Bible Posts

Love Letters


Before Judy and I were married, we had a long distance dating relationship for a while, where Judy was in California and I was in Texas. We had to get creative, so we wrote letters – real hardcopy pen and paper letters – almost daily, and talked on the phone once a week. Even though we wrote daily letters, we didn’t always receive letters every day. Sometimes it would be three to four days between letters, and then I’d get several in one day.

No matter when I got a letter from Judy and no matter how many I received at a time, I always cherished them. I recall treating each one like a prized possession. I’d carry it from the mailbox to my apartment, put everything aside and prepare to relish every word on the pages I was about to open. The anticipation was always exhilarating.

I would take my letter opener and carefully open the top of the envelope to reveal the words on the pages that Judy had personally penned for me. I’d carefully pull the pages from the envelope and open them to reveal Judy’s heart and mind in ink – for me.

My mind and heart would race with anticipation of what I was about to read. Why? It was from Judy. A million different people could have written me a personal letter, but none of them would have steeped my expectancy like these words from Judy.

As I read the words on the pages, I savored every one. I analyzed each word and phrase. I wanted to make sure I drew out every nuance and meaning that Judy was thinking and feeling when she wrote this love letter to me.

I found myself pouring over the letter over and over again. I would read it again and walk away pondering the thoughts, the feelings, the meanings once again. There would always be a line or two that would particularly grab my heart or mind. I’d repeat it over and again in my mind. So many of Judy’s words spoke life to me, and gave me inspiration and determination to face the day ahead.

Today, Judy and I have been married for more than 44 years, but I will never forget those letters. And as I remember all that those letters meant to me – the anticipation, the pouring over them for meaning, the encouragement, the challenges, the words that spoke life and inspiration to me – I’m reminded of someone else who has written letters to me.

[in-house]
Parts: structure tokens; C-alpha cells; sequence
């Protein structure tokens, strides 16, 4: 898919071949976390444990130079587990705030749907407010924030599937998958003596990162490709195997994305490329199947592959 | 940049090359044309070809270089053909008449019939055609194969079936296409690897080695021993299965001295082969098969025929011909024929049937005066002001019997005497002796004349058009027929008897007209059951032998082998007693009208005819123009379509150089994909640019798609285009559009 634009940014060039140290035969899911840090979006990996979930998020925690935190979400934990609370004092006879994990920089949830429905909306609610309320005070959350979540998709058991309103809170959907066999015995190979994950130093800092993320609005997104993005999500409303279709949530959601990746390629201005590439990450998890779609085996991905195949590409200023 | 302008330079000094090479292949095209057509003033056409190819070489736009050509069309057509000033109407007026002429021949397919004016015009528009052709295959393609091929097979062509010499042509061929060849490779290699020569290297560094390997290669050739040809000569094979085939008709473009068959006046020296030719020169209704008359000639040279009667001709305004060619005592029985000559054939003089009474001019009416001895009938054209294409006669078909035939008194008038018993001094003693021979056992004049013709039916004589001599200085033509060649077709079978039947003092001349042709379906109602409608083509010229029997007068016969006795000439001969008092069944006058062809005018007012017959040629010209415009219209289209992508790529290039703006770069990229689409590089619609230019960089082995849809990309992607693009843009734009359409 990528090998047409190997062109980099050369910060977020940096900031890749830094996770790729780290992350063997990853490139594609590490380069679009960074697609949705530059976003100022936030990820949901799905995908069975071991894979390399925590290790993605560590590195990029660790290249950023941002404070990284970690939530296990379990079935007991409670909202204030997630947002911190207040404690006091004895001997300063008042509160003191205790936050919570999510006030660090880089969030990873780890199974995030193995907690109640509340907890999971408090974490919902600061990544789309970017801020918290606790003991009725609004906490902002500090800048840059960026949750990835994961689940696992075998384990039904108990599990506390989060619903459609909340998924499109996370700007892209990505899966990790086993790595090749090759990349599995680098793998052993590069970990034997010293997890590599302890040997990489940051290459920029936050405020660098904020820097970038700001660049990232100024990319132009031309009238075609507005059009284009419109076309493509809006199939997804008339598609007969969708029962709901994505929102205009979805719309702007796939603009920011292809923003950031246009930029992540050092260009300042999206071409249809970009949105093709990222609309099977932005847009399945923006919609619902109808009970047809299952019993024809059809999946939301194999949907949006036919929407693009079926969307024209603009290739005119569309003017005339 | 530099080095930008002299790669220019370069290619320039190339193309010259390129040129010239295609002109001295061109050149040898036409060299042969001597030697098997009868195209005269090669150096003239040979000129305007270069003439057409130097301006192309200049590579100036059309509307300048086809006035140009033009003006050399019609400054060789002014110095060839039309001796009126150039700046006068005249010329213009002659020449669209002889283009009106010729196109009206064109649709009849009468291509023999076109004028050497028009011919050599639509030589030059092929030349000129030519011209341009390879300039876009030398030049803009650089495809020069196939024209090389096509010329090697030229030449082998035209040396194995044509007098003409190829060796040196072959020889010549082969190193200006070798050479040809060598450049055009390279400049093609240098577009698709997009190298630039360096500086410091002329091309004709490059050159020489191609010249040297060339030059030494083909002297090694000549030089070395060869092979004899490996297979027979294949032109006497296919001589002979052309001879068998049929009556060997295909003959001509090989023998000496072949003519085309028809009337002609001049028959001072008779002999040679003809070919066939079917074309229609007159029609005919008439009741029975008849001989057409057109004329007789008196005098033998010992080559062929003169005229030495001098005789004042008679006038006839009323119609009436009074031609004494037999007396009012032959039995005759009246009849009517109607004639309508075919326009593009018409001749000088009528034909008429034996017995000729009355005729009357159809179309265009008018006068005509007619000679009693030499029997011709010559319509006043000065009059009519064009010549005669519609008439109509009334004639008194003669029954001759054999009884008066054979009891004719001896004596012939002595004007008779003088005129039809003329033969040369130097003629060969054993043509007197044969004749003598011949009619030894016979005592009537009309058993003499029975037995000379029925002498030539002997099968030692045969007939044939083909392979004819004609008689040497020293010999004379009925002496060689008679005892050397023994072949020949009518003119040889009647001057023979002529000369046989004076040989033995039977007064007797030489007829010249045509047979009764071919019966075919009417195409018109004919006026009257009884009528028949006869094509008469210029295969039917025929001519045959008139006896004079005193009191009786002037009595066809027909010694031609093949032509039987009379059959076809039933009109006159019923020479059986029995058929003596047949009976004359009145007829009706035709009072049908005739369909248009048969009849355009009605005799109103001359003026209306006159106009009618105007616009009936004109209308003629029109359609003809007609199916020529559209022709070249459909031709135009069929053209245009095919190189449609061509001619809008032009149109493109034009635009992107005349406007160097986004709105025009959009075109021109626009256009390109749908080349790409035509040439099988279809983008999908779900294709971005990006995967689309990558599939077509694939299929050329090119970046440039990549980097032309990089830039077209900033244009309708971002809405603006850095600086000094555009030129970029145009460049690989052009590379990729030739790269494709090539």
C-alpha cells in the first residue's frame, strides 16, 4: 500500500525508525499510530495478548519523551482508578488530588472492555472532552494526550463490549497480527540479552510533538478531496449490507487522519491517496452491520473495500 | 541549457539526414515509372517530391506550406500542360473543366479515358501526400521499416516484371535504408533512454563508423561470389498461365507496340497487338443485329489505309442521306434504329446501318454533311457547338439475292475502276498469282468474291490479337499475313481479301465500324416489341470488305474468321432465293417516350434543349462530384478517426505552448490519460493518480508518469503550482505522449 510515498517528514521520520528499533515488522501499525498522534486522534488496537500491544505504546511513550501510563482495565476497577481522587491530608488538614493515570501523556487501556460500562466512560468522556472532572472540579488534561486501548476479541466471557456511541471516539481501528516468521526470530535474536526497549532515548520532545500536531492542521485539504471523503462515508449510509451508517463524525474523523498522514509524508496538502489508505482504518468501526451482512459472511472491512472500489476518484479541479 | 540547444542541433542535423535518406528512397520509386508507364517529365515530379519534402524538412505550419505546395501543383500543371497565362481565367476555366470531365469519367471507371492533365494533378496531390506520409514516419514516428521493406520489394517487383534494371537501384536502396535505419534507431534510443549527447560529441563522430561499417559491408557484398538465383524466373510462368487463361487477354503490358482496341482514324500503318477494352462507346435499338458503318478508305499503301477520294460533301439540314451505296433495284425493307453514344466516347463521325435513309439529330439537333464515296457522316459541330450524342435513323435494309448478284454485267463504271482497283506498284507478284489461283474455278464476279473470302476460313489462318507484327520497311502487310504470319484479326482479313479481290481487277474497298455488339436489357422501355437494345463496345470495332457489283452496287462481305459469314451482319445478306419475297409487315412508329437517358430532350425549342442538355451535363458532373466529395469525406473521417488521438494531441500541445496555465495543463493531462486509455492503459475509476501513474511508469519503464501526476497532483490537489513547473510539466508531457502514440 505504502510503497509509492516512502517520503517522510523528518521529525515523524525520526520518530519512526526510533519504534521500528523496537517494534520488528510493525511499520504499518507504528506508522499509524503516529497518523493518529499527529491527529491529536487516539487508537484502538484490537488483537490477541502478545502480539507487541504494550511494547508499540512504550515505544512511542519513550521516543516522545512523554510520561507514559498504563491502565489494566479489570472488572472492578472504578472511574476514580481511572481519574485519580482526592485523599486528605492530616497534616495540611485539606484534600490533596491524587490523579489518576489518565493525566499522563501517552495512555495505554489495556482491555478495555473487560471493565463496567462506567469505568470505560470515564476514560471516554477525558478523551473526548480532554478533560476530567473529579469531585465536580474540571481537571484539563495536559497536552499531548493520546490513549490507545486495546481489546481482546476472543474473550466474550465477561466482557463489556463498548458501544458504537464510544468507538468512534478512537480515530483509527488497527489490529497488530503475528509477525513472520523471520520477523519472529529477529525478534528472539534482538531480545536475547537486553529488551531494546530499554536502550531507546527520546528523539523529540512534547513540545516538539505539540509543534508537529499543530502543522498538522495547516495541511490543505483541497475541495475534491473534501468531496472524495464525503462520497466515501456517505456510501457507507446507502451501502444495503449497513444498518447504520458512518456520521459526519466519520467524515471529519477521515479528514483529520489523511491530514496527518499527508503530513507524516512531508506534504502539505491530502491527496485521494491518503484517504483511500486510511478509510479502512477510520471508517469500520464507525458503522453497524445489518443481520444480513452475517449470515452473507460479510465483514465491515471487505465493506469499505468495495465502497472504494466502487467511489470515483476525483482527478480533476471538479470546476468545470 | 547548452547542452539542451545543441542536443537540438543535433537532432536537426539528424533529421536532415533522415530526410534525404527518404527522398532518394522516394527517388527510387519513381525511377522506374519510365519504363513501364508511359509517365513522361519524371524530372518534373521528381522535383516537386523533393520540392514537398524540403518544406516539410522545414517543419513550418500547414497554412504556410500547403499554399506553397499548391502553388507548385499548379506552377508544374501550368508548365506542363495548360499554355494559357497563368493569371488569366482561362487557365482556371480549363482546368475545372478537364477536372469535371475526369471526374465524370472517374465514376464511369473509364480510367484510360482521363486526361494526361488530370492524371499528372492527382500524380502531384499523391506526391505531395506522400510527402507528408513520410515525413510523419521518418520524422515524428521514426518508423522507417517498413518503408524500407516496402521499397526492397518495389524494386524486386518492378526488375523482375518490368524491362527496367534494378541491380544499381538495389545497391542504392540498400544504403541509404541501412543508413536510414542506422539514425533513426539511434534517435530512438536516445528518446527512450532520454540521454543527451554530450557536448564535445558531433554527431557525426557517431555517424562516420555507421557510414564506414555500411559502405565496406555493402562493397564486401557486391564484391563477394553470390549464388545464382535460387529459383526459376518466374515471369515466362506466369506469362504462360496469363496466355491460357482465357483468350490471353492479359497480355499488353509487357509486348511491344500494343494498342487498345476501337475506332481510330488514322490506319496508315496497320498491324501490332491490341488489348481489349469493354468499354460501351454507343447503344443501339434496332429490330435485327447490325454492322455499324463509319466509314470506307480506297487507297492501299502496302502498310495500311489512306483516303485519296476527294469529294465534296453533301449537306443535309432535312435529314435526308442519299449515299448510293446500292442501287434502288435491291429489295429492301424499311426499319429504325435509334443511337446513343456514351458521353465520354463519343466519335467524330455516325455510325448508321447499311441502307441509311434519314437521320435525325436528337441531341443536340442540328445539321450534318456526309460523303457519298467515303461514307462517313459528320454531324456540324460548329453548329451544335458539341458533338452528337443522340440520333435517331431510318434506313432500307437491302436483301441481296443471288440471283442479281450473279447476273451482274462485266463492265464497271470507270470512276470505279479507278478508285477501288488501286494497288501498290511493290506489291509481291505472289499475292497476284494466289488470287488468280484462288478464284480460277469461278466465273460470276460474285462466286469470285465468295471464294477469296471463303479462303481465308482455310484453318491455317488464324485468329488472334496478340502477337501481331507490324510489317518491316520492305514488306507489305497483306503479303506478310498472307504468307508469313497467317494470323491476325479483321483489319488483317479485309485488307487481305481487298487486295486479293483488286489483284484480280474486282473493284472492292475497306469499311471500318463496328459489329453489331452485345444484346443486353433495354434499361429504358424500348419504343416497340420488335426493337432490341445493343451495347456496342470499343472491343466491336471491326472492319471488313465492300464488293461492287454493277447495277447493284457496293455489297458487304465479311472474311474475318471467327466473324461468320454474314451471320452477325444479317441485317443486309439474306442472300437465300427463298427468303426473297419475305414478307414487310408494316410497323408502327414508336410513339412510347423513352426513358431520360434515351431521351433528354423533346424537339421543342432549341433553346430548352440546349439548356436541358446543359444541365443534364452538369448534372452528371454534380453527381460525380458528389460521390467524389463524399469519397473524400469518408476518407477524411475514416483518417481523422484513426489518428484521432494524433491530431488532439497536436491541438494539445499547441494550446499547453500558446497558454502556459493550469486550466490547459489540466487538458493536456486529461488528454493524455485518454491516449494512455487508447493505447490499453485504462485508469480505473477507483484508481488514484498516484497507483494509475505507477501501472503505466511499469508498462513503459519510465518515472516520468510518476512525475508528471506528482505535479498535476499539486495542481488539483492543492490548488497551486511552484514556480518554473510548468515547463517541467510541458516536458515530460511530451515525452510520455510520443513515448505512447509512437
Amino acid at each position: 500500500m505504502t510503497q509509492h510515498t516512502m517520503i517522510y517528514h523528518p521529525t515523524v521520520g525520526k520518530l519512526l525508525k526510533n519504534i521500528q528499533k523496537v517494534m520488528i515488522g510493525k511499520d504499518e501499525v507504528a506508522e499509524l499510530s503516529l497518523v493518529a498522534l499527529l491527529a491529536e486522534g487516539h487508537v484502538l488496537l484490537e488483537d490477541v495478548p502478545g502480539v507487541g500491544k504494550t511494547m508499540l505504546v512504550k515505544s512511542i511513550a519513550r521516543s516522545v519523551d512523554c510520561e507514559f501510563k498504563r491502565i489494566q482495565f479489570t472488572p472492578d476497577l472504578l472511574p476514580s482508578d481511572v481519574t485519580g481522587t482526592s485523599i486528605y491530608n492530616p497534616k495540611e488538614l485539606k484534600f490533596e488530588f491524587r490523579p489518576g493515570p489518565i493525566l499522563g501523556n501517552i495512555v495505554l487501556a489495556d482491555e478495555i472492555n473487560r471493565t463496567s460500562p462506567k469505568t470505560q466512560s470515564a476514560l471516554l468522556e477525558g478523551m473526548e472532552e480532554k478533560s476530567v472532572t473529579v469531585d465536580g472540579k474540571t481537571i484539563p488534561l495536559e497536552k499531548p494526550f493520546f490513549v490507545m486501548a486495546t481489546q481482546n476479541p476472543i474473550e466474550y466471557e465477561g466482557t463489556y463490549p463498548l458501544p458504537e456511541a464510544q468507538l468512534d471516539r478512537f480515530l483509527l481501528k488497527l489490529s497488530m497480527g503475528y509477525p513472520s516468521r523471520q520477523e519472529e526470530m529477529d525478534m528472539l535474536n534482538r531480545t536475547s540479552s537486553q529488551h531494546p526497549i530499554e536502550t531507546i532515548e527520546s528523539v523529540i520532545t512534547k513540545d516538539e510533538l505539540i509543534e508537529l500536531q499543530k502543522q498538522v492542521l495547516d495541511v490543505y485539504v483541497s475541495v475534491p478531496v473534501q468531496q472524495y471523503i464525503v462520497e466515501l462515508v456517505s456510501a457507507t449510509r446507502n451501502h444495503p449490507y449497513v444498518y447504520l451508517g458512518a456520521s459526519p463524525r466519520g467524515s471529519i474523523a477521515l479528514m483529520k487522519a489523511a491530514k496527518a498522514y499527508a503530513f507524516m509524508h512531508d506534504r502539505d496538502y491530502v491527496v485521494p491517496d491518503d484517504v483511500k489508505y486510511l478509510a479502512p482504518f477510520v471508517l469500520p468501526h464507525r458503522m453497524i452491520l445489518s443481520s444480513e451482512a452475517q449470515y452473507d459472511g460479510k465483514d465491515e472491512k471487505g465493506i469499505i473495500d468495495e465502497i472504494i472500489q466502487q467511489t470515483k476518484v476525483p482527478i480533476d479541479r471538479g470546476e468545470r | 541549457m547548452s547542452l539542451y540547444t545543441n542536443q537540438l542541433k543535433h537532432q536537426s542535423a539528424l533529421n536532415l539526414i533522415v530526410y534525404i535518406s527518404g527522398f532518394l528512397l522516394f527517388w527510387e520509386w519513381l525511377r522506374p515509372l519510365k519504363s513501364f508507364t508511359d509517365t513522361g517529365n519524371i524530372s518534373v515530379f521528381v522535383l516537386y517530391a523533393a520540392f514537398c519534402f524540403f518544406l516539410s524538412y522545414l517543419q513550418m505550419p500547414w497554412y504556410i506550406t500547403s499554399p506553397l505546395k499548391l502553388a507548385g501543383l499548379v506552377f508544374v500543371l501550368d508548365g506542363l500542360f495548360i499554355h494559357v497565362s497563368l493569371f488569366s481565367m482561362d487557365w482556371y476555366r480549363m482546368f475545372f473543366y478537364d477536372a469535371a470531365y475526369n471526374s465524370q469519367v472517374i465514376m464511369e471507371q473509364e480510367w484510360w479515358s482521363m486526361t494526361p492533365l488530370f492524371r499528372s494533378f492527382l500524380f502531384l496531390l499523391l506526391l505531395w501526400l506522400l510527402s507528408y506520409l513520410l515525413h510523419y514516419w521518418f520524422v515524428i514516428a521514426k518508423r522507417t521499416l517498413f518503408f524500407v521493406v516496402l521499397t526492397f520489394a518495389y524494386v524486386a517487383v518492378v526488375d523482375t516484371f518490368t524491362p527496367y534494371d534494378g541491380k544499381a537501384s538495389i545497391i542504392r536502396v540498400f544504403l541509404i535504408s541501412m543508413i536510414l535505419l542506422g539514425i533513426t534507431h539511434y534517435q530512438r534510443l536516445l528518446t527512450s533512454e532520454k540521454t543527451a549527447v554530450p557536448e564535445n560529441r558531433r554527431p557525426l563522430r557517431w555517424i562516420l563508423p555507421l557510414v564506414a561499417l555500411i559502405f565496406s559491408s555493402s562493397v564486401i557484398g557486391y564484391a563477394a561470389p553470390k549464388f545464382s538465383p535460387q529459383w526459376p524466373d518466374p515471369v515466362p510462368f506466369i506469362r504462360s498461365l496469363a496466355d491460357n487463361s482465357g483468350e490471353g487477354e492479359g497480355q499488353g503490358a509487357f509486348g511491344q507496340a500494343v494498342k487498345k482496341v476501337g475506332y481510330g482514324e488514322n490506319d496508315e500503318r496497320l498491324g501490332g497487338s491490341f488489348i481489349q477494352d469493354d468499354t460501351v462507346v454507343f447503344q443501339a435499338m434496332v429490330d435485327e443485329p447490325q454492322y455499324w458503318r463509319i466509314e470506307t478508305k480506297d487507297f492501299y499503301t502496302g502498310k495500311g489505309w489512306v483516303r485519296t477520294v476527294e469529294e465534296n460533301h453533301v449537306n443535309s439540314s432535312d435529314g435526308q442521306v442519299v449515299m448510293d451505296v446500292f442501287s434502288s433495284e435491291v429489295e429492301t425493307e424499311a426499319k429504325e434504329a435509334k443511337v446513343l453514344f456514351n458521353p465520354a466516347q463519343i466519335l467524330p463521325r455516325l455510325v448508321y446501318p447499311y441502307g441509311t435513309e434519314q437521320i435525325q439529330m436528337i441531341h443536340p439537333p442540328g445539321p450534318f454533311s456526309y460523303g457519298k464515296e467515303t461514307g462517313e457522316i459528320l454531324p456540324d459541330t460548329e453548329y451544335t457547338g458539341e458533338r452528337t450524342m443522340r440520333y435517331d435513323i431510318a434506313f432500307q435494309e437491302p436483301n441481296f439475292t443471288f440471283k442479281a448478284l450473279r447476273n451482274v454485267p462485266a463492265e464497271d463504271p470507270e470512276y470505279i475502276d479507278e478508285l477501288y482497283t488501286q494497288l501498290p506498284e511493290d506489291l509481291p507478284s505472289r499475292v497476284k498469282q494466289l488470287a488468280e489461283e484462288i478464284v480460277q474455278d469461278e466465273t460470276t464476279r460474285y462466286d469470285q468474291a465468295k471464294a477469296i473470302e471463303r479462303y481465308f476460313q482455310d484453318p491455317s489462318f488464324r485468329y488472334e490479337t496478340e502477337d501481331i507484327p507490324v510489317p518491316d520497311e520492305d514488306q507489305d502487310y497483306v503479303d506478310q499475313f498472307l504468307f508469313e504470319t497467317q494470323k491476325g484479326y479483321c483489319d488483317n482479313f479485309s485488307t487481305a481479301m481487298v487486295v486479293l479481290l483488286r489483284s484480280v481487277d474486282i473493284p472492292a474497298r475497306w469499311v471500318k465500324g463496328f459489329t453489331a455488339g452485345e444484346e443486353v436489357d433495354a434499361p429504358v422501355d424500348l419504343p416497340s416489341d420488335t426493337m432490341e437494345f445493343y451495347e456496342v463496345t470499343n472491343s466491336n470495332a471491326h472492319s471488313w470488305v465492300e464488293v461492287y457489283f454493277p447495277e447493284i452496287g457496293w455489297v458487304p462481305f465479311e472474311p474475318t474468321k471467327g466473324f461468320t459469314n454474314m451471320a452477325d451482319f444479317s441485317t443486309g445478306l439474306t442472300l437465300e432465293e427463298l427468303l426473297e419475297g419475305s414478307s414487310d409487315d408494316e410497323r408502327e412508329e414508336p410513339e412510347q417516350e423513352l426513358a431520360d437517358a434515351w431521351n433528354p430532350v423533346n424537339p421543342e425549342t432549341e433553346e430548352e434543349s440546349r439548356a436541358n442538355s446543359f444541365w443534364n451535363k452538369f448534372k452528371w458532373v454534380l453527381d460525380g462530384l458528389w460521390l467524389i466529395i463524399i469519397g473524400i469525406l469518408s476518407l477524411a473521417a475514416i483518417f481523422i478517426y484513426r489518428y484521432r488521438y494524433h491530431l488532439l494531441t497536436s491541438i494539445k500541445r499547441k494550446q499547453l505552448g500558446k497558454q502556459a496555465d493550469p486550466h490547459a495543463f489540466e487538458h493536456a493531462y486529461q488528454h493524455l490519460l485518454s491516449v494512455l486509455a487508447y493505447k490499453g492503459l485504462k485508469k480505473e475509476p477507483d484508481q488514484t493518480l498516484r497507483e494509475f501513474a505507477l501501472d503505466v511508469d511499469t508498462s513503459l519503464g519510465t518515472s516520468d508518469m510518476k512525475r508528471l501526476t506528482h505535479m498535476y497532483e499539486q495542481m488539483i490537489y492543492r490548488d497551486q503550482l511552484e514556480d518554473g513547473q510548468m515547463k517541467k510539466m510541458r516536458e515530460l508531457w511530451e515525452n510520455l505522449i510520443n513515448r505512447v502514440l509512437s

The God of the universe has spoken to me in the form of letters in the Bible. They are from the heart and mind of God to me – because He loves and cares for me. God did not put me here and say, “Good luck. I hope you can figure it all out.” He has given words of life. Do I cherish His words like I did Judy’s? Do I keep pouring over His words searching for meaning and intent? Do I long for the next time I can read His words? Do I keep rolling His words over and again in my mind?

If I truly love God as I have loved Judy, shouldn’t I treat His words to me with at least as much anticipation, joy, excitement and urgency as I did Judy’s letters?

Why is Morality Changing in America?

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There are so many things happening currently in the United States that are concerns: an escalation in the racial divide, growing immigration debates, gay rights disputes, political dysfunction and distrust, a tepid and yet volatile economy, and a decline in religious tolerance. All of these are very real and present issues that should be concerns for all Americans. But there is one subtle phenomenon that is of even greater concern to me than all these issues, because, if not checked, will impact all of these issues and more, making them worse.

What I’m most concerned about is a major shift in the moral foundation of our country. Morality has to do with determining what is right and wrong, but it is also rooted in something that guides it in that decision-making process.